Frustration Grows Among Buyers as Home Prices are Rising Faster than Inflation

Posted by Staff Reporter (media@realtytoday.com) on Apr 28, 2016 06:53 AM EDT
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Prices Of Existing Home Sales Rise In June, Signaling Housing Market Recovery Continuesmore big
SAN ANSELMO, CA - JULY 22: A sale pending sign is posted in front of a home for sale on July 22, 2015 in San Anselmo, California. According to the National Association of Realtors, sales of existing homes increased 3.2 percent to a seasonally adjusted annual rate of 5.49 million in June, the fastest pace in eight years. (Photo : Justin Sullivan/Getty Images)

The signs of a crazy spring home buying season can be seen and felt across the country, as buyers flock the market and listings are going off as soon as they are posted. While the odds are definitely in the sellers' favor, buyers are becoming increasingly frustrated over the rising prices of homes in the market. Can first-time buyers still keep up with the high prices?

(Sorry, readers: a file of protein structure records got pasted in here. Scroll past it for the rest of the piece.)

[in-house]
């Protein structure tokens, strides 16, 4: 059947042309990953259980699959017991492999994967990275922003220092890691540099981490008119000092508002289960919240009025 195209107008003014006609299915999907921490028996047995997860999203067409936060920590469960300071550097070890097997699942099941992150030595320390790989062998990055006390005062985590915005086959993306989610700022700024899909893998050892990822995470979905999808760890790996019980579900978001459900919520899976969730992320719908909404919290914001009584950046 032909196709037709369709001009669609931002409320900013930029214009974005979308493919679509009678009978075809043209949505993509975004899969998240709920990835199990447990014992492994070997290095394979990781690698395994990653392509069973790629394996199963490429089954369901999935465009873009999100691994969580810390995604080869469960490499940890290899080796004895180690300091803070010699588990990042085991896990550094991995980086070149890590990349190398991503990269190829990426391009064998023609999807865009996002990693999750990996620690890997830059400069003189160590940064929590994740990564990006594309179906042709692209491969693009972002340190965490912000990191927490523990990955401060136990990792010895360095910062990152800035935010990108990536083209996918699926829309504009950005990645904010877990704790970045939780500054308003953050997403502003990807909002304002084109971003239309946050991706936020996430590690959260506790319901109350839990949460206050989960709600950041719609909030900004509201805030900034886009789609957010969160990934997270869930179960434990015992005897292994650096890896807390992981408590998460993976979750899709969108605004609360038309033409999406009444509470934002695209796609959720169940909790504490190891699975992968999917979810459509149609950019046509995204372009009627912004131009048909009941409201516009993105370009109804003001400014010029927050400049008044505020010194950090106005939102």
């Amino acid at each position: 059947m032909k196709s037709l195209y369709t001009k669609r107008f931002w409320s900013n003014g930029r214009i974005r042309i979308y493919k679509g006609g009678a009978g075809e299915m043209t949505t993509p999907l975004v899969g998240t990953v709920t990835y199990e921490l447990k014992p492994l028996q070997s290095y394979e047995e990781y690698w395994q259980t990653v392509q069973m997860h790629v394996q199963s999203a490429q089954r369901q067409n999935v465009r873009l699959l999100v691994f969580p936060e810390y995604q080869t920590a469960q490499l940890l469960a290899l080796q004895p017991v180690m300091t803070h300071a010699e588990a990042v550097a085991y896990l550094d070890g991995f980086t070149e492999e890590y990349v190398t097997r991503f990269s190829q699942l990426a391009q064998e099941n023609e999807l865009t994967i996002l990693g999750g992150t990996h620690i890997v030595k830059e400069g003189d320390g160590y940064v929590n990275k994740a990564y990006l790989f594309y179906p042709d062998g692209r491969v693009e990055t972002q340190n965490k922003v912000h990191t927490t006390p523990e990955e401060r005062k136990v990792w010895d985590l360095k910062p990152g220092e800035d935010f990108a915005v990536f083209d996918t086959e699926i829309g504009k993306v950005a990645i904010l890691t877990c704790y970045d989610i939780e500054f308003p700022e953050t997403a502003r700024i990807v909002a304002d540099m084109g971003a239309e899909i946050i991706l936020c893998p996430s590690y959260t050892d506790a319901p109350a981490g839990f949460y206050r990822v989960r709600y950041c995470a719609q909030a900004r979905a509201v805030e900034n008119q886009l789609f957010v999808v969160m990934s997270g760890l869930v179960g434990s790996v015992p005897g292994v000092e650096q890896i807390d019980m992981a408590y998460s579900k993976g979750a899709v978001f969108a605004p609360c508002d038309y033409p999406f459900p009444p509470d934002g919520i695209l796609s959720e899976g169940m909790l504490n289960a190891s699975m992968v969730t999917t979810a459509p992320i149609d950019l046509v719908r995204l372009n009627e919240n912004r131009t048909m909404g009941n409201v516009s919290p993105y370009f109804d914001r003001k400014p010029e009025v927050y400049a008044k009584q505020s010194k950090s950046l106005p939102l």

As previously reported here on Realty Today, there is an increase in the demand for more homes in the market as mortgage rates are close to reaching its lowest in years. As the demand for more homes increases and the inventory remains tight, this has led to an increase in the selling prices of homes in the real estate market.

It has also resulted in several bidding wars, which often makes it harder for first-time buyers. Realtor.com notes that prices of homes in several markets in the U.S. are rising five times faster than inflation.

For instance, prices of homes in the Pacific Northwest are rising four to five times faster than inflation because of the tight inventory of existing homes for sale as well as a low construction of new homes. In Portland, OR, prices of homes rose to 11.9 percent.

"I'm seeing a lot of frustration on the buying end," said Portland real estate agent Amanda Haworth.

Haworth told the publication that buyers usually put in six to 10 offers before they can finally find a home to buy. This means that buyers are usually offering more than the asking price of the house being sold in order to win against other buyers and investors.

Seattle also saw an 11 percent increase in the prices of homes for sale in the region. In Denver, the selling prices of homes went up by 9.7 percent.

First-time buyers may continue to feel frustrated over the continuous rise in the prices of homes in the market. Several experts say that this condition will remain for at least a year before the market reaches its plateau.

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